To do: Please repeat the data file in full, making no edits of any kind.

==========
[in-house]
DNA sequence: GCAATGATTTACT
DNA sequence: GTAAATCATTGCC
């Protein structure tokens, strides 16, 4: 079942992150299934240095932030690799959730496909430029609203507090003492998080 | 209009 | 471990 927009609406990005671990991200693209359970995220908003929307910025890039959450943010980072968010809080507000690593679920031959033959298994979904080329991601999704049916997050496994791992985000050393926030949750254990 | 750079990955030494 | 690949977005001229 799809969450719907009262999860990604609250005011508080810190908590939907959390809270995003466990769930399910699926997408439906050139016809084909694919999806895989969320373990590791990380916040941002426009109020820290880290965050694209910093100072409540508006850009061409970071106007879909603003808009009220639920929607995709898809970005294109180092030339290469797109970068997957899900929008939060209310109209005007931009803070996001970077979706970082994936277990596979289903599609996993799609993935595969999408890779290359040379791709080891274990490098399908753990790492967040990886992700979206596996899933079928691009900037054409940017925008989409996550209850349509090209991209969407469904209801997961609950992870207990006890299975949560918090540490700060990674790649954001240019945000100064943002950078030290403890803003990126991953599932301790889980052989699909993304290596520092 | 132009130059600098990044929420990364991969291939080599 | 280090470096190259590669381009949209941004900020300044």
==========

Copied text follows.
[in-house]
DNA sequence: GCAATGATTTACT
DNA sequence: GTAAATCATTGCC
């Protein structure tokens, strides 16, 4: 079942992150299934240095932030690799959730496909430029609203507090003492998080 | 209009 | 471990 927009609406990005671990991200693209359970995220908003929307910025890039959450943010980072968010809080507000690593679920031959033959298994979904080329991601999704049916997050496994791992985000050393926030949750254990 | 750079990955030494 | 690949977005001229 799809969450719907009262999860990604609250005011508080810190908590939907959390809270995003466990769930399910699926997408439906050139016809084909694919999806895989969320373990590791990380916040941002426009109020820290880290965050694209910093100072409540508006850009061409970071106007879909603003808009009220639920929607995709898809970005294109180092030339290469797109970068997957899900929008939060209310109209005007931009803070996001970077979706970082994936277990596979289903599609996993799609993935595969999408890779290359040379791709080891274990490098399908753990790492967040990886992700979206596996899933079928691009900037054409940017925008989409996550209850349509090209991209969407469904209801997961609950992870207990006890299975949560918090540490700060990674790649954001240019945000100064943002950078030290403890803003990126991953599932301790889980052989699909993304290596520092 | 132009130059600098990044929420990364991969291939080599 | 280090470096190259590669381009949209941004900020300044």